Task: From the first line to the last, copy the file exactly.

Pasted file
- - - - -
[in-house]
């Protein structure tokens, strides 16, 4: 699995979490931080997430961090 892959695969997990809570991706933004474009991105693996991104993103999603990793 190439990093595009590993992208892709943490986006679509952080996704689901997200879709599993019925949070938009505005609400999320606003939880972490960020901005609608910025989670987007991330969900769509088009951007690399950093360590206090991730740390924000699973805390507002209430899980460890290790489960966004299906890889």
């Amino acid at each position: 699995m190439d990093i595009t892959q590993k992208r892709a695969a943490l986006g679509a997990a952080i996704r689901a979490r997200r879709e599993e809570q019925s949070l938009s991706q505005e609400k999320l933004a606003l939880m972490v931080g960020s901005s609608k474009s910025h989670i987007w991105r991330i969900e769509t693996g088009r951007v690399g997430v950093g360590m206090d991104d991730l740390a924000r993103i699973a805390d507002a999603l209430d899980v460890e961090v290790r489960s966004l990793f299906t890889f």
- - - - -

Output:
[in-house]
């Protein structure tokens, strides 16, 4: 699995979490931080997430961090 892959695969997990809570991706933004474009991105693996991104993103999603990793 190439990093595009590993992208892709943490986006679509952080996704689901997200879709599993019925949070938009505005609400999320606003939880972490960020901005609608910025989670987007991330969900769509088009951007690399950093360590206090991730740390924000699973805390507002209430899980460890290790489960966004299906890889």
């Amino acid at each position: 699995m190439d990093i595009t892959q590993k992208r892709a695969a943490l986006g679509a997990a952080i996704r689901a979490r997200r879709e599993e809570q019925s949070l938009s991706q505005e609400k999320l933004a606003l939880m972490v931080g960020s901005s609608k474009s910025h989670i987007w991105r991330i969900e769509t693996g088009r951007v690399g997430v950093g360590m206090d991104d991730l740390a924000r993103i699973a805390d507002a999603l209430d899980v460890e961090v290790r489960s966004l990793f299906t890889f």